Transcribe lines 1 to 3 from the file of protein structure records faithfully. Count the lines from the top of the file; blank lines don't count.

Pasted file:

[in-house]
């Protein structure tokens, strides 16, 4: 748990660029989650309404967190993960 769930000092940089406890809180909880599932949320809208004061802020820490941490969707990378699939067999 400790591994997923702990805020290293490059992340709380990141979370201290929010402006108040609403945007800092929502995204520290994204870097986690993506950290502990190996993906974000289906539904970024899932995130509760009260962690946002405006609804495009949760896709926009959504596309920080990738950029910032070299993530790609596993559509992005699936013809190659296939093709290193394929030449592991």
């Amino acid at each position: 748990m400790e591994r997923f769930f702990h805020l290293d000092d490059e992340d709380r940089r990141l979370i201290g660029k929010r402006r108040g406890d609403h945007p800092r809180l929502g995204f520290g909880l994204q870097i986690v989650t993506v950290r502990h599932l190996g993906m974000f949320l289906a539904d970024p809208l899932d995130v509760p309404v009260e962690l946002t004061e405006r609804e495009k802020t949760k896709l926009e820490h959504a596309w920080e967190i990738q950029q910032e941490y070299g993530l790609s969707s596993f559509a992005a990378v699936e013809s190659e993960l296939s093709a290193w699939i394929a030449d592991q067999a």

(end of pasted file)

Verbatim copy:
[in-house]
């Protein structure tokens, strides 16, 4: 748990660029989650309404967190993960 769930000092940089406890809180909880599932949320809208004061802020820490941490969707990378699939067999 400790591994997923702990805020290293490059992340709380990141979370201290929010402006108040609403945007800092929502995204520290994204870097986690993506950290502990190996993906974000289906539904970024899932995130509760009260962690946002405006609804495009949760896709926009959504596309920080990738950029910032070299993530790609596993559509992005699936013809190659296939093709290193394929030449592991």
């Amino acid at each position: 748990m400790e591994r997923f769930f702990h805020l290293d000092d490059e992340d709380r940089r990141l979370i201290g660029k929010r402006r108040g406890d609403h945007p800092r809180l929502g995204f520290g909880l994204q870097i986690v989650t993506v950290r502990h599932l190996g993906m974000f949320l289906a539904d970024p809208l899932d995130v509760p309404v009260e962690l946002t004061e405006r609804e495009k802020t949760k896709l926009e820490h959504a596309w920080e967190i990738q950029q910032e941490y070299g993530l790609s969707s596993f559509a992005a990378v699936e013809s190659e993960l296939s093709a290193w699939i394929a030449d592991q067999a």